The good story note is honest.
It may be full of praise or mangled with brutality, but an honest story note during a writing workshop is going to help the writer more than empty compliments from the sides of your mouth. If it’s great, tell them it’s great and tell them why. If it’s not-so-great, tell them that, too, and tell them why you think it isn’t the hot story they thought it was. Of course, one tries to be tactful when delivering “bad news,” but don’t let tact replace honesty. Ask any coach who’s had to bench their star player, counselor who’s worked with a feuding couple, any surgeon who has had to tell parents their child didn’t make it. They’ll tell you. There are ways to tell someone bad news in good ways, so long as they revolve around honesty.
The bad story note is a lie.
If you have the time to make up lies, you have the time to practice writing better stories. Don’t waste the writer’s time or yours. Some folks will say that’s all anyone is looking for – the little lies which help us live our lives a little easier. Someone can tell you a lie to make you feel better but at the end of the day, the story you’re writing is junk, the lyrics you’re singing are cliché at best, and those pants still make your butt look big. Honesty piles like a mountain of solid, reliable rock. Lies pile up like, well, insert your own metaphor here – hopefully, someone will be honest and tell you if it works or not.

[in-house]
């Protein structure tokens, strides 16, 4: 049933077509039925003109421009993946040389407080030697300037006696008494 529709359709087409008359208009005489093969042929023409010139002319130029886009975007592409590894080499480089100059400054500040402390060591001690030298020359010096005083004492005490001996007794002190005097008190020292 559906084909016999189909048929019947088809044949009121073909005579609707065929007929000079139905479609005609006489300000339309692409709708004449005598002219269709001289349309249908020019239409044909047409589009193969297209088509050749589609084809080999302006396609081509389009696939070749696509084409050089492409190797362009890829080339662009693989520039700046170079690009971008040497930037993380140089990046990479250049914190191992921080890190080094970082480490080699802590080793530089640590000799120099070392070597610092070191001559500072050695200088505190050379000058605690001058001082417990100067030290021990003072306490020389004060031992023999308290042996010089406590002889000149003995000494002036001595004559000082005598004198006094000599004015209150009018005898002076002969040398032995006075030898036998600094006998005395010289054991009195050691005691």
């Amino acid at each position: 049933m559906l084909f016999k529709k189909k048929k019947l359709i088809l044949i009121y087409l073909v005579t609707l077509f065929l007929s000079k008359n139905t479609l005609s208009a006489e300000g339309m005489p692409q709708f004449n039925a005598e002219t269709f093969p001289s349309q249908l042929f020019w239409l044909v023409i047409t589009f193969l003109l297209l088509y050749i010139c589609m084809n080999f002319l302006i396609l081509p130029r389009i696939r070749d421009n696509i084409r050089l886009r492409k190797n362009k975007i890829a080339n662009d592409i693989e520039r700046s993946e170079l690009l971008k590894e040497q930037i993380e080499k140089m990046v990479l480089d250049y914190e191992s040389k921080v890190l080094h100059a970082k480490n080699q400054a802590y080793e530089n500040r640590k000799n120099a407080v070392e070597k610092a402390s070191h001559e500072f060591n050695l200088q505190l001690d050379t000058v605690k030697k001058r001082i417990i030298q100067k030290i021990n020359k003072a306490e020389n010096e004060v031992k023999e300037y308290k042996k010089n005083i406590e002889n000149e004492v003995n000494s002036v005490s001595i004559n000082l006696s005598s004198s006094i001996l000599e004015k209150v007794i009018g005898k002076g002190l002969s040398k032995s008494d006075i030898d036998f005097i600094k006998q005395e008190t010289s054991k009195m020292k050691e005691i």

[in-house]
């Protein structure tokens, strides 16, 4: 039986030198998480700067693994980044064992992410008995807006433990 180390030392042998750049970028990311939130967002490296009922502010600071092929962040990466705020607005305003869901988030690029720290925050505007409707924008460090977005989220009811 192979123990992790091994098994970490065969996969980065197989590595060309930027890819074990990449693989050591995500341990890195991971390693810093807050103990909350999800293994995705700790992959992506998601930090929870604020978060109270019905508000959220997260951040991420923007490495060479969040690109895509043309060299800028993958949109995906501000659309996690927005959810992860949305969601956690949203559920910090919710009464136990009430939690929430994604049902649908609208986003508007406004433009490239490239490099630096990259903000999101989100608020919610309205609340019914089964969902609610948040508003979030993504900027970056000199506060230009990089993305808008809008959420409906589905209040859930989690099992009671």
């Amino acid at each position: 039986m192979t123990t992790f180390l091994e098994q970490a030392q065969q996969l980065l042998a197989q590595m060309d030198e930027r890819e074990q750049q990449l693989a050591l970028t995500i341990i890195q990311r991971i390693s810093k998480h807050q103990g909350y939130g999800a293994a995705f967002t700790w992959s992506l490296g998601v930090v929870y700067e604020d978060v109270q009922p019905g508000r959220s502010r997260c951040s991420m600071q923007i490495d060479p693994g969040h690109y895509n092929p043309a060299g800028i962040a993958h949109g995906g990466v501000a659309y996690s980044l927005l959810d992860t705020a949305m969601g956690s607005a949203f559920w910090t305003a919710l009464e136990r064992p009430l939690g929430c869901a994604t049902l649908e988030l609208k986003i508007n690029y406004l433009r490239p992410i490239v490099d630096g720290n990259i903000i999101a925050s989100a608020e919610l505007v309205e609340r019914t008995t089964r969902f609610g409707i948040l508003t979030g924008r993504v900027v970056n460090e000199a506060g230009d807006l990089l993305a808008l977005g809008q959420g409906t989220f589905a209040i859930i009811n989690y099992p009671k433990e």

The ugly story note is left unsaid.
You don’t want to hurt anyone’s feelings. Nobody does. I understand that. But this isn’t Kindergarten t-ball and this isn’t middle school dating and this isn’t your mother’s hot dish you’ve been secretly loathing for thirty years. This is writing, and writing is art, and art is all about creating something so someone else is free to feel or react or respond to it. Keeping it inside, or keeping it ambiguous doesn’t inform anyone. Saying, “Good try, you’re coming along, keep at it, don’t stop now!” are all wonderful, but “This needs work, you took a step back here, try again, what you’re doing sucks!” are all wonderful, too, from a certain point of view. No one wants to hear what they’re doing needs work, but toddlers don’t want adults telling them not to touch the stove, either. Eventually, someone gets burned, and hopefully it’s a lesson learned.